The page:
The Irony of Being Too Busy With Medical Needs to Discuss the Healthcare Bill
My wife, Melissa, brought up an interesting piece of irony to me last night.
Having a daughter with a newly discovered genetic disorder, we had numerous friends in our rare disease community calling their legislators all day yesterday to discuss the House healthcare bill. Ordinarily, we would have been a part of that group. Instead, our day was spent like this:
Our daughter, Adair, woke up and there was something that just seemed off, so Mel tested her blood sugar. It was 56, which is not good. We got fast-acting sugars into her to bring it up rapidly. One of the major risks of low blood sugar is having a seizure, which is a fairly serious consequence of managing her hypoglycemia.
Adair is having major hip surgery on Monday, so it was all hands on deck because of this blood sugar incident. We were on the phone with the endocrinologist on-call at the hospital before office hours. We spoke with Adair’s normal endocrinologist during regular hours. We spoke with urology. We spoke with the special needs clinic. We spoke with the pre-op staff…all because of low blood sugar and surgery.
We spent a ton of time trying to get a brief dental exam scheduled during her surgery as well. When your special child goes under general anesthesia, you try to schedule as many things as is safe. We already have ENT scheduled to come in and redo her ear tubes. After many phone calls and texts were made, we are still unsure if it will happen. Thankfully, a dear friend is working on it!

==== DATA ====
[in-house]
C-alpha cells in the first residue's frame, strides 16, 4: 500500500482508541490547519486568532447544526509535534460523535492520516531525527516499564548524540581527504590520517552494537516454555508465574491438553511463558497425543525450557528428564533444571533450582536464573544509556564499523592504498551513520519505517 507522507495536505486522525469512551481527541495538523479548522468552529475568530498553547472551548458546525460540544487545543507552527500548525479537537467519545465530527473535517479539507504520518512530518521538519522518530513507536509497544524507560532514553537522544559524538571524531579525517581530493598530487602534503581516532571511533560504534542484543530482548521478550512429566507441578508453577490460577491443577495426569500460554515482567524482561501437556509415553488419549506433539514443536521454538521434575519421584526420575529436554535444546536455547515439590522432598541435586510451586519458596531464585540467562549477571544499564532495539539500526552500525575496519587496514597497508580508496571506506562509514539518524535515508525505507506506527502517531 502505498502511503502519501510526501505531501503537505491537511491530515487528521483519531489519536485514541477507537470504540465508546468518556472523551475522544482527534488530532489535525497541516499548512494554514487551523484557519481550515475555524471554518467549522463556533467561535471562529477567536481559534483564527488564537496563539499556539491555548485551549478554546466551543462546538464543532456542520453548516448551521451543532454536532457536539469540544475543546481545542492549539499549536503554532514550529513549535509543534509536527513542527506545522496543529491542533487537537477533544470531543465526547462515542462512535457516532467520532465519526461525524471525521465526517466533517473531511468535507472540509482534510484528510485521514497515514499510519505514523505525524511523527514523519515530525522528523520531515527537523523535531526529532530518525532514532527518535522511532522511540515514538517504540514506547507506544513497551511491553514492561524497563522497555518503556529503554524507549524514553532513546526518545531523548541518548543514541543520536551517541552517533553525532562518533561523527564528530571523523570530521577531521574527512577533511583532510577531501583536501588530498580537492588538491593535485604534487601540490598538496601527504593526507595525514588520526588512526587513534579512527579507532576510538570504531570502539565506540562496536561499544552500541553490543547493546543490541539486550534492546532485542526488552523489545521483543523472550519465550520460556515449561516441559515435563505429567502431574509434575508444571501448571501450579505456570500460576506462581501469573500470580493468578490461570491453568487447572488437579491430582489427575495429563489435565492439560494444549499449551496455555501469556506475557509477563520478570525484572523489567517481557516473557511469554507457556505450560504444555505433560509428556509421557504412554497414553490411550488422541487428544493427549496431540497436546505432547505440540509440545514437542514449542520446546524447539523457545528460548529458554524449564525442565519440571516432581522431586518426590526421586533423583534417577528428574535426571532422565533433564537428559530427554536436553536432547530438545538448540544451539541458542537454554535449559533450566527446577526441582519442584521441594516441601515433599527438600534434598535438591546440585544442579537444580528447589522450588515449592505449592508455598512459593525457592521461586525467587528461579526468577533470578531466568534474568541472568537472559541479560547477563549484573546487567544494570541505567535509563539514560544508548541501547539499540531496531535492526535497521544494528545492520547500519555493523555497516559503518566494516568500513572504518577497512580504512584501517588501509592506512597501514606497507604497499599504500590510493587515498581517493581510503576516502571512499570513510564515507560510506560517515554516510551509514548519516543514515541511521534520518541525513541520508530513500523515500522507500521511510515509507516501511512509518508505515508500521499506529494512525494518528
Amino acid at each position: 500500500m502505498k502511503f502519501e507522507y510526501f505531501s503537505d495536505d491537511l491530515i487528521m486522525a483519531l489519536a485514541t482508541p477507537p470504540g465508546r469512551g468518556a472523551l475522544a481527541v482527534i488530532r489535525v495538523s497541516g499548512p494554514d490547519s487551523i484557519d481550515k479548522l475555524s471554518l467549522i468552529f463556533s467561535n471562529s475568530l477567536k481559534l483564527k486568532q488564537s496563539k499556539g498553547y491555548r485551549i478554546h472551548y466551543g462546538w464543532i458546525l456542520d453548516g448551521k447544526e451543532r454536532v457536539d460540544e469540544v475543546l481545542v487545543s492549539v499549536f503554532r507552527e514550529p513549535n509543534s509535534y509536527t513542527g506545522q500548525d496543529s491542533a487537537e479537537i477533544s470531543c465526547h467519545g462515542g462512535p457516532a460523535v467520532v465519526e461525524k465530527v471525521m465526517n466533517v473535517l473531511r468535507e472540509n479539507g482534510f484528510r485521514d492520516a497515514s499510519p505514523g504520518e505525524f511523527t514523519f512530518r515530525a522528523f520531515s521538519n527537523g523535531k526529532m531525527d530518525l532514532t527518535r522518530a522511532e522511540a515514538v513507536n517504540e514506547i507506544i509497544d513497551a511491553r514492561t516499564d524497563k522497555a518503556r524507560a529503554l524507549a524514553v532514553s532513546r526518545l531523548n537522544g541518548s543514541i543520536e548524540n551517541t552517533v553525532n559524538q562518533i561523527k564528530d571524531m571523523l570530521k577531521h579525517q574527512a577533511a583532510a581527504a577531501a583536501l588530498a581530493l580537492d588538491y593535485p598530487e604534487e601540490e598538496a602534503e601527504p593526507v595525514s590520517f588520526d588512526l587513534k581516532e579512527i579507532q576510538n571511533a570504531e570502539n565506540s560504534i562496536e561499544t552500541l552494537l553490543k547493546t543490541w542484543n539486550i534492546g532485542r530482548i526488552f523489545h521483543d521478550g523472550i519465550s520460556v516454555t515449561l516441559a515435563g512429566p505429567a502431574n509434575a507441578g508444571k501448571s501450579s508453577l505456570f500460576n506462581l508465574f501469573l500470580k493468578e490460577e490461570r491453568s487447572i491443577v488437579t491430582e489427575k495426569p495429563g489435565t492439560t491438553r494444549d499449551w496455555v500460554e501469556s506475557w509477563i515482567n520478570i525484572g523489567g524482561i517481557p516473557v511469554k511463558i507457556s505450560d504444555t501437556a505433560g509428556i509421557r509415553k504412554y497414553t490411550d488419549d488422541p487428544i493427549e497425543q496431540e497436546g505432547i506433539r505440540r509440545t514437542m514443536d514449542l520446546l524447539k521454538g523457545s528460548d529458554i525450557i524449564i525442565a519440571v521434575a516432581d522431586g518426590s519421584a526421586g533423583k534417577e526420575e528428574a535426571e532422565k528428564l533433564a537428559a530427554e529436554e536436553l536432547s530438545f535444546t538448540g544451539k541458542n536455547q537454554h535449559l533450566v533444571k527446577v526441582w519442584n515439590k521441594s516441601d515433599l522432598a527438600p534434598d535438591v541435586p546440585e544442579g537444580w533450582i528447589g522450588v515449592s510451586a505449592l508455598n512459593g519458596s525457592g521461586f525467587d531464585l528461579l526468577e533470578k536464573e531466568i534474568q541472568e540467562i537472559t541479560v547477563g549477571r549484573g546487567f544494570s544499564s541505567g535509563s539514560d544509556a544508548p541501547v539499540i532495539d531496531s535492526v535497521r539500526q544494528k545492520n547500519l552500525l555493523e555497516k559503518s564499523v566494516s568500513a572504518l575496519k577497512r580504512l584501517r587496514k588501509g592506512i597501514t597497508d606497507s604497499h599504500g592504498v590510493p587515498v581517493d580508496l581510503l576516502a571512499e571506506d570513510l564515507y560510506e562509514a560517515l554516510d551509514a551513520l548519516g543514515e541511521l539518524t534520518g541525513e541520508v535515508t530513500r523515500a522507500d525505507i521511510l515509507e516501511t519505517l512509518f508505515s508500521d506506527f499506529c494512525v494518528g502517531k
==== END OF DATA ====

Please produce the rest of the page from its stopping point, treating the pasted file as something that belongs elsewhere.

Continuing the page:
We spent a boatload of time talking to Special Needs about having something called a care conference. We want to get cardiology, endocrinology, genetics, dental, infectious disease, urology and ENT all in a room together to discuss Adair. Her genetic disorder creates a bunch of complications with how these disciplines interact…and so does her hypoglycemia…and so do a few of her other complications.
We are also trying to mentally manage the fact that our daughter is having her 13th surgery in two and a half years. She almost died during her last open heart surgery a few months ago, so this one is especially weighing on our hearts and minds. That, coupled with the fact that she will be in a cast from her armpits to her ankles for six to eight weeks post-op, is a mental and physical burden which is sometimes difficult to bear.
The day was just so incredibly ironic. There was this vote that dramatically impacts our lives if it ultimately becomes law, and we didn’t have a moment in our day to contact our legislators about it due to Adair’s special needs. This is what it’s sometimes like having a special family member or being a person with special needs. Their immediate needs often take precedence, and all other aspects of life get put on hold.
We are some of the fortunate ones too. My wife is able to stay home with Adair, and my job is flexible enough that I can help on days like yesterday. But what happens to the families that don’t have that flexibility?
My wife and I are very thankful that no matter what happens here, though, God made a way for us to be with him in perfect harmony in heaven. Faith in that fact is what gets us through.
Some days are tough. Yesterday was one of those days. Adair’s surgery day will be another one of those days. The subsequent six to eight weeks of a spica cast will have some of those tough days, but our savior is with us every step of the way. He knows what we are going through, and I’m so thankful for that.
God bless you all for reading this, and special blessings to all of you other extra special families!
We want to hear your story. Become a Mighty contributor here.